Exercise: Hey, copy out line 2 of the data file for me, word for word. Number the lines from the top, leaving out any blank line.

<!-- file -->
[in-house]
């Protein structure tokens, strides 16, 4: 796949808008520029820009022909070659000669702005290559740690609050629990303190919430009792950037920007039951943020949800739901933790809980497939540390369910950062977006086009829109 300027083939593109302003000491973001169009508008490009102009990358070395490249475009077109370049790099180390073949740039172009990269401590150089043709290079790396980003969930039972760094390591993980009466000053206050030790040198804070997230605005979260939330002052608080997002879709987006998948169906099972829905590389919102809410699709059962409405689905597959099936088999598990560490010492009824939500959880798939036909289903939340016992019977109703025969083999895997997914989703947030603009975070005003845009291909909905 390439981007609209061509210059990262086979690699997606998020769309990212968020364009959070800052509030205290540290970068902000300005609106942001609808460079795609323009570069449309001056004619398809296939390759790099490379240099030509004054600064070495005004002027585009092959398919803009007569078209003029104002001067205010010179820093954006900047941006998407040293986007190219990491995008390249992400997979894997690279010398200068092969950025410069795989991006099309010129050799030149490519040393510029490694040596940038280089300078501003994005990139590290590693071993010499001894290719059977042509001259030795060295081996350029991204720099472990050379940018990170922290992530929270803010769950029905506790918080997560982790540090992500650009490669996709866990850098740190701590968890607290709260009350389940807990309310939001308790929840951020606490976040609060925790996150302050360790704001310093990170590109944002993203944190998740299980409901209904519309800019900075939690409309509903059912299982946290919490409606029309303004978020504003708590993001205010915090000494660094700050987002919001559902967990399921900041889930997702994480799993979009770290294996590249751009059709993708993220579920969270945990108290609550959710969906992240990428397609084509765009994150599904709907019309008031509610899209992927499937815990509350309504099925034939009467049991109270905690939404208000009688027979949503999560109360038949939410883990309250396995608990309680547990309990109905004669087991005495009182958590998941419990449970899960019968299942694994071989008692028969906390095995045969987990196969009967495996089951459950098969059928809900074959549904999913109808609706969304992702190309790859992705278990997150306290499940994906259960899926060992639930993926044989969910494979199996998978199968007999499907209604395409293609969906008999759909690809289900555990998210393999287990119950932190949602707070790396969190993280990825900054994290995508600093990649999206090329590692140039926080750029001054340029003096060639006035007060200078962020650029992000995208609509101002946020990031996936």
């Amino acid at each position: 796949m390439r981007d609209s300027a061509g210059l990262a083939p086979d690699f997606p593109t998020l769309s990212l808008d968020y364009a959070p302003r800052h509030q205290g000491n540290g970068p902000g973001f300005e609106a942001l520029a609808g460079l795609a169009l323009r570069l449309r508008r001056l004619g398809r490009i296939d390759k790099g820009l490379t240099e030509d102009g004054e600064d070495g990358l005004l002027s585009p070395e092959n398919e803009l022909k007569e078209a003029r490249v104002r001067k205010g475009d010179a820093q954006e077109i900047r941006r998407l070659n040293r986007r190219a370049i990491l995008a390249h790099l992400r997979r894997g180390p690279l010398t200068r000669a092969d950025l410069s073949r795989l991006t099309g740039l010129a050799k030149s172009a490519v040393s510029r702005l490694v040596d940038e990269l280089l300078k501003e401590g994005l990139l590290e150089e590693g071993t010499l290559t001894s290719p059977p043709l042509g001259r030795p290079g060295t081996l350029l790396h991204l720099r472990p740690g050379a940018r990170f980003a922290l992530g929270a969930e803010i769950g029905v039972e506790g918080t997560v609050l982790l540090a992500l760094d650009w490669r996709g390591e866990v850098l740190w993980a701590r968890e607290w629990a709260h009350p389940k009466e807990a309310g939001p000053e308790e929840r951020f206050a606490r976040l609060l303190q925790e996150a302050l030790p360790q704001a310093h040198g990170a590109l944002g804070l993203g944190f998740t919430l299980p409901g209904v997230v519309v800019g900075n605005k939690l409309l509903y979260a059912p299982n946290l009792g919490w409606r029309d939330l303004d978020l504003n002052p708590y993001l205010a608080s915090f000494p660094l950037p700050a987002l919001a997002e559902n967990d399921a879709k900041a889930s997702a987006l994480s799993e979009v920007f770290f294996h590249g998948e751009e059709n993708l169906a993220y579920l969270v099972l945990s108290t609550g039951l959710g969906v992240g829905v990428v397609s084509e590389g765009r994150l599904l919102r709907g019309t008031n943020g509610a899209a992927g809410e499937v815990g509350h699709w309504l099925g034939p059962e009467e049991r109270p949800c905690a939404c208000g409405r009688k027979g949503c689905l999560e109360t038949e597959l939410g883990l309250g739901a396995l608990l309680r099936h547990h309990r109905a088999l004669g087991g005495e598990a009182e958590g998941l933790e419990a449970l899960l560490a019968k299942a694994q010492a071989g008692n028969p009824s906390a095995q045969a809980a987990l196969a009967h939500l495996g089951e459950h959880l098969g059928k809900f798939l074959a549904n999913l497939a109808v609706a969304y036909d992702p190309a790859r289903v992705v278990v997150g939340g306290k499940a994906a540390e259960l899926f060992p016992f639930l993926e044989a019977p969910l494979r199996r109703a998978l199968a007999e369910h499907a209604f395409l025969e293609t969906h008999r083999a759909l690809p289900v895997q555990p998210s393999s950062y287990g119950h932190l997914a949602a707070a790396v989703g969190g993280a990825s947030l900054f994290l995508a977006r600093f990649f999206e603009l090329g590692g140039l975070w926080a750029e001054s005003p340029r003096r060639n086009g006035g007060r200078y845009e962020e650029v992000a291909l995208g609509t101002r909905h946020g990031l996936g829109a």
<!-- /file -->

């Protein structure tokens, strides 16, 4: 796949808008520029820009022909070659000669702005290559740690609050629990303190919430009792950037920007039951943020949800739901933790809980497939540390369910950062977006086009829109 300027083939593109302003000491973001169009508008490009102009990358070395490249475009077109370049790099180390073949740039172009990269401590150089043709290079790396980003969930039972760094390591993980009466000053206050030790040198804070997230605005979260939330002052608080997002879709987006998948169906099972829905590389919102809410699709059962409405689905597959099936088999598990560490010492009824939500959880798939036909289903939340016992019977109703025969083999895997997914989703947030603009975070005003845009291909909905 390439981007609209061509210059990262086979690699997606998020769309990212968020364009959070800052509030205290540290970068902000300005609106942001609808460079795609323009570069449309001056004619398809296939390759790099490379240099030509004054600064070495005004002027585009092959398919803009007569078209003029104002001067205010010179820093954006900047941006998407040293986007190219990491995008390249992400997979894997690279010398200068092969950025410069795989991006099309010129050799030149490519040393510029490694040596940038280089300078501003994005990139590290590693071993010499001894290719059977042509001259030795060295081996350029991204720099472990050379940018990170922290992530929270803010769950029905506790918080997560982790540090992500650009490669996709866990850098740190701590968890607290709260009350389940807990309310939001308790929840951020606490976040609060925790996150302050360790704001310093990170590109944002993203944190998740299980409901209904519309800019900075939690409309509903059912299982946290919490409606029309303004978020504003708590993001205010915090000494660094700050987002919001559902967990399921900041889930997702994480799993979009770290294996590249751009059709993708993220579920969270945990108290609550959710969906992240990428397609084509765009994150599904709907019309008031509610899209992927499937815990509350309504099925034939009467049991109270905690939404208000009688027979949503999560109360038949939410883990309250396995608990309680547990309990109905004669087991005495009182958590998941419990449970899960019968299942694994071989008692028969906390095995045969987990196969009967495996089951459950098969059928809900074959549904999913109808609706969304992702190309790859992705278990997150306290499940994906259960899926060992639930993926044989969910494979199996998978199968007999499907209604395409293609969906008999759909690809289900555990998210393999287990119950932190949602707070790396969190993280990825900054994290995508600093990649999206090329590692140039926080750029001054340029003096060639006035007060200078962020650029992000995208609509101002946020990031996936």